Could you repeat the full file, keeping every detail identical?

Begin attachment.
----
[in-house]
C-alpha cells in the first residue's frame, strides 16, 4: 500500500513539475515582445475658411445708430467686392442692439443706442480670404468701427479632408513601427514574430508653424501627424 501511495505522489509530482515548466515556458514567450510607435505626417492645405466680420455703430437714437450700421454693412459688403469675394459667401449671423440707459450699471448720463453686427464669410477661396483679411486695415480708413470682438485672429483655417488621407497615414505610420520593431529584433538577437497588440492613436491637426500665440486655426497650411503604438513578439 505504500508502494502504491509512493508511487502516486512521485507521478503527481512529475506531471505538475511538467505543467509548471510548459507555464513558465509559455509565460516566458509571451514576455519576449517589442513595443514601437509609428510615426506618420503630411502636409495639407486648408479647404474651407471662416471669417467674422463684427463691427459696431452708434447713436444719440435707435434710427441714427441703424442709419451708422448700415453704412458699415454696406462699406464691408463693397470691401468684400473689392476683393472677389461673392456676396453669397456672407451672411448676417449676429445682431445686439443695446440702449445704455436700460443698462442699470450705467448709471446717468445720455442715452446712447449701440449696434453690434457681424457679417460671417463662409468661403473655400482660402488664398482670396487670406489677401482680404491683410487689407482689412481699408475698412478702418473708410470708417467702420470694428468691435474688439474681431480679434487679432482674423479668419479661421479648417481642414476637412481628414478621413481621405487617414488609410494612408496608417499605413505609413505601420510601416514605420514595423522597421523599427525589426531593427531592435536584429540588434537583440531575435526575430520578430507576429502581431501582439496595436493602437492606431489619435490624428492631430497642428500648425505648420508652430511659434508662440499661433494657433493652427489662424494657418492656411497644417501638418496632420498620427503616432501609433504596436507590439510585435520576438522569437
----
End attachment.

[in-house]
C-alpha cells in the first residue's frame, strides 16, 4: 500500500513539475515582445475658411445708430467686392442692439443706442480670404468701427479632408513601427514574430508653424501627424 501511495505522489509530482515548466515556458514567450510607435505626417492645405466680420455703430437714437450700421454693412459688403469675394459667401449671423440707459450699471448720463453686427464669410477661396483679411486695415480708413470682438485672429483655417488621407497615414505610420520593431529584433538577437497588440492613436491637426500665440486655426497650411503604438513578439 505504500508502494502504491509512493508511487502516486512521485507521478503527481512529475506531471505538475511538467505543467509548471510548459507555464513558465509559455509565460516566458509571451514576455519576449517589442513595443514601437509609428510615426506618420503630411502636409495639407486648408479647404474651407471662416471669417467674422463684427463691427459696431452708434447713436444719440435707435434710427441714427441703424442709419451708422448700415453704412458699415454696406462699406464691408463693397470691401468684400473689392476683393472677389461673392456676396453669397456672407451672411448676417449676429445682431445686439443695446440702449445704455436700460443698462442699470450705467448709471446717468445720455442715452446712447449701440449696434453690434457681424457679417460671417463662409468661403473655400482660402488664398482670396487670406489677401482680404491683410487689407482689412481699408475698412478702418473708410470708417467702420470694428468691435474688439474681431480679434487679432482674423479668419479661421479648417481642414476637412481628414478621413481621405487617414488609410494612408496608417499605413505609413505601420510601416514605420514595423522597421523599427525589426531593427531592435536584429540588434537583440531575435526575430520578430507576429502581431501582439496595436493602437492606431489619435490624428492631430497642428500648425505648420508652430511659434508662440499661433494657433493652427489662424494657418492656411497644417501638418496632420498620427503616432501609433504596436507590439510585435520576438522569437